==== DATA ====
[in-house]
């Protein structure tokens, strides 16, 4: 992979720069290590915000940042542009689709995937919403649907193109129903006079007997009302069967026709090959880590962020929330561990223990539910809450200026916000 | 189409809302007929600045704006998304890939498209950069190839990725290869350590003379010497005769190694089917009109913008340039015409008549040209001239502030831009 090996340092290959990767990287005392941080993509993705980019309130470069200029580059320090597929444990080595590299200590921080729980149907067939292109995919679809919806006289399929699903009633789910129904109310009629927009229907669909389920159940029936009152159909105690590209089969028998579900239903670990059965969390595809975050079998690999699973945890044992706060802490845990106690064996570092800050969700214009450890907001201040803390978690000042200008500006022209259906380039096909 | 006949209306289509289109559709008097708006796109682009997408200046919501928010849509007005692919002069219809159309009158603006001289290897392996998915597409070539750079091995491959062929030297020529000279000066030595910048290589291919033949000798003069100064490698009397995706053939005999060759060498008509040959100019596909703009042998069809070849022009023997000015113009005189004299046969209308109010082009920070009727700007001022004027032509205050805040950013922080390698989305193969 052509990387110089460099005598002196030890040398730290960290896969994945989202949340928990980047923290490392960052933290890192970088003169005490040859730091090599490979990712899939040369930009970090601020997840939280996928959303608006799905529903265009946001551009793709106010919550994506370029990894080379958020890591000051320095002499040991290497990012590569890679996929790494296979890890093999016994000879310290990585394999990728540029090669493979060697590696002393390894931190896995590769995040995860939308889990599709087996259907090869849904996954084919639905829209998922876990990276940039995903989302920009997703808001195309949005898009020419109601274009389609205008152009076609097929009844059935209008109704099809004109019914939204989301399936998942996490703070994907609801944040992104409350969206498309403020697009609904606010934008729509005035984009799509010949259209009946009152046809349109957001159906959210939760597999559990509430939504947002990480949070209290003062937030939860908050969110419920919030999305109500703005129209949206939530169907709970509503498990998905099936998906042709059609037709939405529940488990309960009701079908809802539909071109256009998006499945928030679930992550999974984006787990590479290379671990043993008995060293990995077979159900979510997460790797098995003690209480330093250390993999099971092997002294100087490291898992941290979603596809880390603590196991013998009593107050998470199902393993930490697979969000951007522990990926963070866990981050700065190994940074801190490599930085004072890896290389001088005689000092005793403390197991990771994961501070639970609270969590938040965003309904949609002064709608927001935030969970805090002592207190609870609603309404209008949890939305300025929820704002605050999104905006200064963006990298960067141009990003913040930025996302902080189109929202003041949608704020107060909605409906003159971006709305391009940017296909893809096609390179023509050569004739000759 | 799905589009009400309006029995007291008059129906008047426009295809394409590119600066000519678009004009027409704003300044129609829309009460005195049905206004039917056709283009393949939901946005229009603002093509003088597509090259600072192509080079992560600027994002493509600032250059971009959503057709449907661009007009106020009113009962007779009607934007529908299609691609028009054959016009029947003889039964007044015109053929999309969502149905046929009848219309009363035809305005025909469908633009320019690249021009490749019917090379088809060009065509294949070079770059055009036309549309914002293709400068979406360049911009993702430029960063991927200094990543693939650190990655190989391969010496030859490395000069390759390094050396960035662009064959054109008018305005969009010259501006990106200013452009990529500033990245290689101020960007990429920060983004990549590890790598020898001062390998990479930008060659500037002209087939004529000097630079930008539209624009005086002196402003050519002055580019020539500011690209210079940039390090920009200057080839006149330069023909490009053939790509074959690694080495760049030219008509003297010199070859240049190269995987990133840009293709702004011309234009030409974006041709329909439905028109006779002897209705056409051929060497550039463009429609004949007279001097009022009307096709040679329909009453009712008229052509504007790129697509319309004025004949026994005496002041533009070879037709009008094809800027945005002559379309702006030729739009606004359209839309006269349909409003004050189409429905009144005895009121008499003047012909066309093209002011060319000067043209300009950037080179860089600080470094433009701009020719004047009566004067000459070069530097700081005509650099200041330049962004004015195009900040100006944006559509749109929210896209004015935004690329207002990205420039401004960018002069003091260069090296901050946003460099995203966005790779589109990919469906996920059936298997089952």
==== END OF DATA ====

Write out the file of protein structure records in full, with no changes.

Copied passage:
[in-house]
């Protein structure tokens, strides 16, 4: 992979720069290590915000940042542009689709995937919403649907193109129903006079007997009302069967026709090959880590962020929330561990223990539910809450200026916000 | 189409809302007929600045704006998304890939498209950069190839990725290869350590003379010497005769190694089917009109913008340039015409008549040209001239502030831009 090996340092290959990767990287005392941080993509993705980019309130470069200029580059320090597929444990080595590299200590921080729980149907067939292109995919679809919806006289399929699903009633789910129904109310009629927009229907669909389920159940029936009152159909105690590209089969028998579900239903670990059965969390595809975050079998690999699973945890044992706060802490845990106690064996570092800050969700214009450890907001201040803390978690000042200008500006022209259906380039096909 | 006949209306289509289109559709008097708006796109682009997408200046919501928010849509007005692919002069219809159309009158603006001289290897392996998915597409070539750079091995491959062929030297020529000279000066030595910048290589291919033949000798003069100064490698009397995706053939005999060759060498008509040959100019596909703009042998069809070849022009023997000015113009005189004299046969209308109010082009920070009727700007001022004027032509205050805040950013922080390698989305193969 052509990387110089460099005598002196030890040398730290960290896969994945989202949340928990980047923290490392960052933290890192970088003169005490040859730091090599490979990712899939040369930009970090601020997840939280996928959303608006799905529903265009946001551009793709106010919550994506370029990894080379958020890591000051320095002499040991290497990012590569890679996929790494296979890890093999016994000879310290990585394999990728540029090669493979060697590696002393390894931190896995590769995040995860939308889990599709087996259907090869849904996954084919639905829209998922876990990276940039995903989302920009997703808001195309949005898009020419109601274009389609205008152009076609097929009844059935209008109704099809004109019914939204989301399936998942996490703070994907609801944040992104409350969206498309403020697009609904606010934008729509005035984009799509010949259209009946009152046809349109957001159906959210939760597999559990509430939504947002990480949070209290003062937030939860908050969110419920919030999305109500703005129209949206939530169907709970509503498990998905099936998906042709059609037709939405529940488990309960009701079908809802539909071109256009998006499945928030679930992550999974984006787990590479290379671990043993008995060293990995077979159900979510997460790797098995003690209480330093250390993999099971092997002294100087490291898992941290979603596809880390603590196991013998009593107050998470199902393993930490697979969000951007522990990926963070866990981050700065190994940074801190490599930085004072890896290389001088005689000092005793403390197991990771994961501070639970609270969590938040965003309904949609002064709608927001935030969970805090002592207190609870609603309404209008949890939305300025929820704002605050999104905006200064963006990298960067141009990003913040930025996302902080189109929202003041949608704020107060909605409906003159971006709305391009940017296909893809096609390179023509050569004739000759 | 799905589009009400309006029995007291008059129906008047426009295809394409590119600066000519678009004009027409704003300044129609829309009460005195049905206004039917056709283009393949939901946005229009603002093509003088597509090259600072192509080079992560600027994002493509600032250059971009959503057709449907661009007009106020009113009962007779009607934007529908299609691609028009054959016009029947003889039964007044015109053929999309969502149905046929009848219309009363035809305005025909469908633009320019690249021009490749019917090379088809060009065509294949070079770059055009036309549309914002293709400068979406360049911009993702430029960063991927200094990543693939650190990655190989391969010496030859490395000069390759390094050396960035662009064959054109008018305005969009010259501006990106200013452009990529500033990245290689101020960007990429920060983004990549590890790598020898001062390998990479930008060659500037002209087939004529000097630079930008539209624009005086002196402003050519002055580019020539500011690209210079940039390090920009200057080839006149330069023909490009053939790509074959690694080495760049030219008509003297010199070859240049190269995987990133840009293709702004011309234009030409974006041709329909439905028109006779002897209705056409051929060497550039463009429609004949007279001097009022009307096709040679329909009453009712008229052509504007790129697509319309004025004949026994005496002041533009070879037709009008094809800027945005002559379309702006030729739009606004359209839309006269349909409003004050189409429905009144005895009121008499003047012909066309093209002011060319000067043209300009950037080179860089600080470094433009701009020719004047009566004067000459070069530097700081005509650099200041330049962004004015195009900040100006944006559509749109929210896209004015935004690329207002990205420039401004960018002069003091260069090296901050946003460099995203966005790779589109990919469906996920059936298997089952």